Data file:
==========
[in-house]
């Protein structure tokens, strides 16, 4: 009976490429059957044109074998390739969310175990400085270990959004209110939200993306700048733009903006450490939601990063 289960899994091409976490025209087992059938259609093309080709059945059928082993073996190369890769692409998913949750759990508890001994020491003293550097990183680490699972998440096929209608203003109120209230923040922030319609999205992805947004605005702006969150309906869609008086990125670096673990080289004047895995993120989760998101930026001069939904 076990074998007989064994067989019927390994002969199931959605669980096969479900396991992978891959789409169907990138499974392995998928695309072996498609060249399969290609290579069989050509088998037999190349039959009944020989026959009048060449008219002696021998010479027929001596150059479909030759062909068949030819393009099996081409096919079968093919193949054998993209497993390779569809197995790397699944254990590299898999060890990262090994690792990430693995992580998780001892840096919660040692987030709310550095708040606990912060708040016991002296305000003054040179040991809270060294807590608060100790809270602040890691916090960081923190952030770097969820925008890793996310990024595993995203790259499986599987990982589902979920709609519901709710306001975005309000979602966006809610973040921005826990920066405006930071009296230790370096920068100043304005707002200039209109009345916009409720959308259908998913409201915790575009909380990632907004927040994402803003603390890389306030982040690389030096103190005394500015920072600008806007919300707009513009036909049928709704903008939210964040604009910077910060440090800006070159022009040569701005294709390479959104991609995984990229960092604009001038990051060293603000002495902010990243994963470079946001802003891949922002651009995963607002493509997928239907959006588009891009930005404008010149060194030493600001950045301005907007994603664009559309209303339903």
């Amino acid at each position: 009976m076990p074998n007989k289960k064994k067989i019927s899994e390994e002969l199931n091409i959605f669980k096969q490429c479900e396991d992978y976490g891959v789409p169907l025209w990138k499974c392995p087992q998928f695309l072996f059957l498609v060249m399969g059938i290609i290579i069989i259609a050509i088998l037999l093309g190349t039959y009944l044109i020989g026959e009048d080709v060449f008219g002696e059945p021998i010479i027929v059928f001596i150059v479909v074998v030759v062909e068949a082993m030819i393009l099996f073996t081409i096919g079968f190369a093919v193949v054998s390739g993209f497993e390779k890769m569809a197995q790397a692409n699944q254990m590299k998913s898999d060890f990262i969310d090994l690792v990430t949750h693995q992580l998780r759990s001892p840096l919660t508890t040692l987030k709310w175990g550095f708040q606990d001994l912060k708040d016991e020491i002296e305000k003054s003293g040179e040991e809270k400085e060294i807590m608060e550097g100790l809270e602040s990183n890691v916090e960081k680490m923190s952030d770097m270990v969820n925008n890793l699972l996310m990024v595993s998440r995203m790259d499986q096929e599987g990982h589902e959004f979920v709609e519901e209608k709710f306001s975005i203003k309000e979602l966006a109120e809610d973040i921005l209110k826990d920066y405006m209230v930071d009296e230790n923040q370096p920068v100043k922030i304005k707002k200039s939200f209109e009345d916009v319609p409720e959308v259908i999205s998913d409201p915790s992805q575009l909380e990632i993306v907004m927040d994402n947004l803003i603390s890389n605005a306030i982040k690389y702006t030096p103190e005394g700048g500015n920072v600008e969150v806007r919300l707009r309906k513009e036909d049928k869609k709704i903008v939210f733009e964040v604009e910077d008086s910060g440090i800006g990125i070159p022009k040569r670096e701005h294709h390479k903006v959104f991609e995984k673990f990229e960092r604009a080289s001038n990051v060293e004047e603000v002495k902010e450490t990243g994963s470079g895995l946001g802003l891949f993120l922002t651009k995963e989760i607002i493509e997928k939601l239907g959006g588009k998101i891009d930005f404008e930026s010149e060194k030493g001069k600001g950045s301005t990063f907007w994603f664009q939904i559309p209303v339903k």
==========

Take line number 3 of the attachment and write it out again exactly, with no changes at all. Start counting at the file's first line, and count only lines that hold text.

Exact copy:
């Amino acid at each position: 009976m076990p074998n007989k289960k064994k067989i019927s899994e390994e002969l199931n091409i959605f669980k096969q490429c479900e396991d992978y976490g891959v789409p169907l025209w990138k499974c392995p087992q998928f695309l072996f059957l498609v060249m399969g059938i290609i290579i069989i259609a050509i088998l037999l093309g190349t039959y009944l044109i020989g026959e009048d080709v060449f008219g002696e059945p021998i010479i027929v059928f001596i150059v479909v074998v030759v062909e068949a082993m030819i393009l099996f073996t081409i096919g079968f190369a093919v193949v054998s390739g993209f497993e390779k890769m569809a197995q790397a692409n699944q254990m590299k998913s898999d060890f990262i969310d090994l690792v990430t949750h693995q992580l998780r759990s001892p840096l919660t508890t040692l987030k709310w175990g550095f708040q606990d001994l912060k708040d016991e020491i002296e305000k003054s003293g040179e040991e809270k400085e060294i807590m608060e550097g100790l809270e602040s990183n890691v916090e960081k680490m923190s952030d770097m270990v969820n925008n890793l699972l996310m990024v595993s998440r995203m790259d499986q096929e599987g990982h589902e959004f979920v709609e519901e209608k709710f306001s975005i203003k309000e979602l966006a109120e809610d973040i921005l209110k826990d920066y405006m209230v930071d009296e230790n923040q370096p920068v100043k922030i304005k707002k200039s939200f209109e009345d916009v319609p409720e959308v259908i999205s998913d409201p915790s992805q575009l909380e990632i993306v907004m927040d994402n947004l803003i603390s890389n605005a306030i982040k690389y702006t030096p103190e005394g700048g500015n920072v600008e969150v806007r919300l707009r309906k513009e036909d049928k869609k709704i903008v939210f733009e964040v604009e910077d008086s910060g440090i800006g990125i070159p022009k040569r670096e701005h294709h390479k903006v959104f991609e995984k673990f990229e960092r604009a080289s001038n990051v060293e004047e603000v002495k902010e450490t990243g994963s470079g895995l946001g802003l891949f993120l922002t651009k995963e989760i607002i493509e997928k939601l239907g959006g588009k998101i891009d930005f404008e930026s010149e060194k030493g001069k600001g950045s301005t990063f907007w994603f664009q939904i559309p209303v339903k």